I had hoped that we might be able to apply the rib tapes as well this week, but that hasn’t happened, and the few I did on a couple of ailerons has demonstrated that we need a method of applying tension while we apply dope, otherwise they wrinkle when dope is applied.

So we have arranged yet another week to get that done before the butyrate dope arrives in time for March, when we hope to get the final coats applied, the markings painted, and the whole thing reassembled in time for the 2019 season.


392.Book signing

We drove to the Shuttleworth Collection on Friday 28 Jan in time to set up our stall in the shop. As always, there were loads of old friends there, and we spent a wonderful day gossiping and selling copies of the book to a good many of those who came.

In fact, by 1500, we’d actually sold out – our nice neat box of 24 copies was completely empty, so we had to start a list of those who’d been disappointed.

In each one we’d included a piece of the original fabric as a memento, and that proved very popular, some buyers choosing swatches that had blood on as well as castor oil and dirt!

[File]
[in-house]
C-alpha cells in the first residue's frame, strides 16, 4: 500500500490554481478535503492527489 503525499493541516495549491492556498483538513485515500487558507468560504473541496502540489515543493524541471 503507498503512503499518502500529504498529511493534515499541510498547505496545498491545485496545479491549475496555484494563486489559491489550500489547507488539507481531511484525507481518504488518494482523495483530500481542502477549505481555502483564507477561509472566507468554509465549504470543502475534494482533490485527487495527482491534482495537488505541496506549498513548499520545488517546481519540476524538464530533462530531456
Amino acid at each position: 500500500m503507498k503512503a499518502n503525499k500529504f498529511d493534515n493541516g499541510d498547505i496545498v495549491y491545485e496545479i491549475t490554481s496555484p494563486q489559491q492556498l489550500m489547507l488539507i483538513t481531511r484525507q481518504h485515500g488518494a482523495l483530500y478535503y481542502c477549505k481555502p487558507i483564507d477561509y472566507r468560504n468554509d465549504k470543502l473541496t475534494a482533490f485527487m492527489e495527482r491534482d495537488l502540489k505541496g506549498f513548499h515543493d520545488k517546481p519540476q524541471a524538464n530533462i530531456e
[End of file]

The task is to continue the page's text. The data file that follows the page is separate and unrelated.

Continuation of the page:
It’s revised our ideas of the popularity of the book and so today I’ve placed an order for even more. If you left your name with us over the weekend, it won’t be long now.

Also at the Shuttleworth was our petrol tank, repaired and repainted, and ready to do service in the new season.

The Engineering Weekend is a wonderful event, and we wouldn’t miss it even if we weren’t displaying or selling. It’s a great opportunity to catch up with friends and look deep inside some of the Shuttleworth Collection’s magical toybox.

And for any of you reading this, here’s to a happy New Year, with plenty of flying!

Scout takeoff Wayne Allen.jpg
Many thanks to Wayne Allen for this wonderful shot…


390. A Stitch in Time

It’s been another bruising, tiring week in Dorset.

The plan was to get all the fabric attached to the flying surfaces and the ribstitching done, since a good deal of the ribstitching is a two-man job.